I tried it all, don’t think I didn’t! I joined the book club. I joined the garden club. I took a cooking class. I took a swimming class. I went to church. I went to five different motherfucking churches, and their singles events, too! I Jazzercised at the community center. I took bus trips to national parks and cruises to Alaska and the Caribbean. And all of it just stuffed me deeper down in my black garbage bag coat and held the cigarettes to my mouth like a third hand.

My blood swelled and heaved in my veins. Soon I was going to be dead. I knew it. I felt it. They’d zip the bag up for good and slide my drawer into the wall and lock it. Just like that. That was how it would happen. I knew it. Everything I did was an attempt to not know it, to think that there was some point, some meaning.

If I said I never thought about ending my life, I would be lying to you.

The writing workshop at Reed was another attempt to make it all fall in line. To make it make sense. Listen, I was trying to do this the responsible way. I didn’t buy into the cougar claptrap, as I said. I had been divorced for seven years at this point. Maybe you’ve read about it in the book, but I was married at twenty-four to a fine fellow named Hector. Toby, can we show the picture from the wedding?

There it is. Hector was so handsome, wasn’t he? Me, meanwhile, yeesh. Why did we all think strapless gowns were the way to go? We had the reception at a banquet hall in Norridge. I hated the outside of the building—you might know it, it has a tiny leaning Tower of Pisa on top—but I fancied the inside almost Mediterranean: wax grapes, jugs of Gallo red poured into discolored faux brass decanters, Jordan almonds in little net bags, etcetera.

I bought into classical allusions back then. I thought my husband, a son of the Quad Cities, as fine and chivalrous and honorable as the son of Priam and Hecuba, and I wasn’t wrong. He was not a bad man. He was even what most would call a good husband, I think. But ultimately we were two people who made each other more unhappy than we did happy, which is a bitter thing to know. Like salted ice in the mouth. It took us seven years to learn it. To figure out the nasty taste on the back of the tongue.

The whole time I was Hector’s wife, I believed that we were engaged in a meaningful quest to know more about one another, to grow closer in understanding. I believed that it was possible for two people to resolve the tension of initial attraction into an unbreakable golden bond, a marriage of agápē and érōs both. And perhaps this is possible, but not for Hector and me. He started working all the time, taking every out of town trip the tire dealership would give him. I had an indiscretion with the man who taught my writing for children workshop at the community center. Hector never found out, but still. One day in February, we couldn’t look away from it anymore: we were over.

Our divorce left me feeling as exposed as a nomad in a torn tent. Hence the subsequent seven years of shitty board work. If I hadn’t met Toby, I think I would have gone to a sperm bank next. Not because I did or didn’t want to be a mother. I had simply become convinced that motherhood might be the only emotionally deepening sensual experience left to me. But even that was freighted with fear, and sadness. I knew it wasn’t the right idea—having a baby just for the sake of it. I wasn’t even sure I could.

I wanted to want something, but it didn’t seem that there was anything left to want.

And then I went to Reed. I didn’t care much for the conference, which was the usual conglomeration of women like me looking for people to feign interest in their sadness. There was a bar that sold eight-dollar beers, and readings every night where people who had accomplished their dreams stemmed us out on hits of their own success, and a pack of young people writhing and climbing over each other for the chance at a few stolen moments of illicit fun. Most of them were so young that they didn’t yet understand how brief an interlude their youth would be, how quickly it would recede in deference to the great vacuum of tasks that is adult life.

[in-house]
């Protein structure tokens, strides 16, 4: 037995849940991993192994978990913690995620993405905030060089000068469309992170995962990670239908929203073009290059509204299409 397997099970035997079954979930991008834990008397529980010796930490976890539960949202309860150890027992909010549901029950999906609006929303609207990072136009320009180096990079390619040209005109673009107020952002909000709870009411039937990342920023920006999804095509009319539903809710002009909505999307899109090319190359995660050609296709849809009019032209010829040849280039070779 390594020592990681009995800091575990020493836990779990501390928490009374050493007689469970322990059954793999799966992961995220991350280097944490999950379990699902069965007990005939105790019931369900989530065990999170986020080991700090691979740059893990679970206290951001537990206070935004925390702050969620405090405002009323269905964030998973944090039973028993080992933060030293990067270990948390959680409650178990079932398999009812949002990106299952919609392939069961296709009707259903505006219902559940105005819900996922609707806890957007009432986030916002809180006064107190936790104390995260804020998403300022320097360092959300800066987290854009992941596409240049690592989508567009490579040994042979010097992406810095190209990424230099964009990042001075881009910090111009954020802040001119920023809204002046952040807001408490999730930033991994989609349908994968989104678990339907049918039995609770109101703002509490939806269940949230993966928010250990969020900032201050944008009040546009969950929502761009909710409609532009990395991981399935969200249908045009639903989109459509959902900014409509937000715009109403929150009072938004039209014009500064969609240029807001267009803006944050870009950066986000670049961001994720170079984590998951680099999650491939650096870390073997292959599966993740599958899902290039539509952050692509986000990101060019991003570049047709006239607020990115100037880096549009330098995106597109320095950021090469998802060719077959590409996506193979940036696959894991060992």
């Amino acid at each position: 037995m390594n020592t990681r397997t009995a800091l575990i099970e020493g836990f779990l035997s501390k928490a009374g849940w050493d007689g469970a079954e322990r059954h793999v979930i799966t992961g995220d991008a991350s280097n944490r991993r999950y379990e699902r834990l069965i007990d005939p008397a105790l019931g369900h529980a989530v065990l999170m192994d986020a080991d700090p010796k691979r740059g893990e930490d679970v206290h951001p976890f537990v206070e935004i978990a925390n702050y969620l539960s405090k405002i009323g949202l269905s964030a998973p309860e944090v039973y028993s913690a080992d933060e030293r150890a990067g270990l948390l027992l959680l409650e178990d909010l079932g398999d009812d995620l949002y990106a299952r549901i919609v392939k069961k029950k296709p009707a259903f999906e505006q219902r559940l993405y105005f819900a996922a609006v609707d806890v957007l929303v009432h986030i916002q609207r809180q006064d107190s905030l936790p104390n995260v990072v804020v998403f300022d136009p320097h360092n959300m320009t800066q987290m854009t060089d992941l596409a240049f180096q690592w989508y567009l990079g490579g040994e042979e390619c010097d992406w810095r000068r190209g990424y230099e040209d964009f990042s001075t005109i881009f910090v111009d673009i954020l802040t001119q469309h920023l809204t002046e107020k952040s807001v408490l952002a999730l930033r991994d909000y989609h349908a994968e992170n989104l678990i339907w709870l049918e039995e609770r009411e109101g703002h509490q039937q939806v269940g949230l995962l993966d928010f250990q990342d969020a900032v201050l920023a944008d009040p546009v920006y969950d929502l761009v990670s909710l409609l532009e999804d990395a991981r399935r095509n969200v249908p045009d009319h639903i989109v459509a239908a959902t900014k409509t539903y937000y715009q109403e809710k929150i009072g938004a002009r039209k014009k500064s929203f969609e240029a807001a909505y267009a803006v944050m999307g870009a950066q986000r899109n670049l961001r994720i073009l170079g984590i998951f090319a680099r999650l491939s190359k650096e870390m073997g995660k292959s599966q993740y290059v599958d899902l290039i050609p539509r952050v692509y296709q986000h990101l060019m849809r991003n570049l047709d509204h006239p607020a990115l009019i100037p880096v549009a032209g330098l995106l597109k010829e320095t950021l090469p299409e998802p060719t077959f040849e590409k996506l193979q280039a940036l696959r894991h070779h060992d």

Oh, ladies, you can even hear it in my voice. How bad the blood sludge had gotten. Even now, removed from it, I can feel the ache, the way it made me stiff all over.

Oh, Toby, you’re too sweet. Thank you.

You see, my friends? The night was darkest before the dawn. If you had told me four years ago that I would be on stage in front of all of you now, with this handsome young man embracing me and handing me a mentholated tissue for my runny nose—well, I would have told you that you were nuts. But you’re not, and I’m not, and there is a way forward. A better way.

When I first saw him, Toby was manning the register at the bookstore, carefully building a contraption out of folded paper, a kind of Rube Goldberg machine. A quarter dropped in the top tube underwent a series of charming little transitions through a pinwheel, a catapult, and so on. It was really quite clever. I stopped to watch it, forgetting whatever it was I wanted to buy or ask. As the quarter went through its construction-paper maze, I thought of nothing other than the childlike excitement of what would happen next. It wasn’t until much, much later, when I was lying in Toby’s extra-long twin—oh yes, ladies, we are getting there, we will go there!—that I remembered this important first step. For us, it is the first rule. I know most of you have read the book and this will not come as a surprise, so maybe we should just all call it out at the same time.

Toby’s ready with the Powerpoint, because he’s just the best.


That’s your first step, ladies. I didn’t know mine was coming. I had no idea. But happiness isn’t a football that hurtles at you. You can create it for yourself. All it takes is a step back. When you let go of all of the strain and hurt of your daily life, you can access beauty and meaning anywhere. My anywhere just happened to be a fanciful device constructed by a bright young man in the Reed College bookstore. And as I watched the quarter make its way through its unlikely physics-defying route, I felt genuine excitement, genuine interest—those precious gems of aliveness. Already the sludge was losing its grip on me.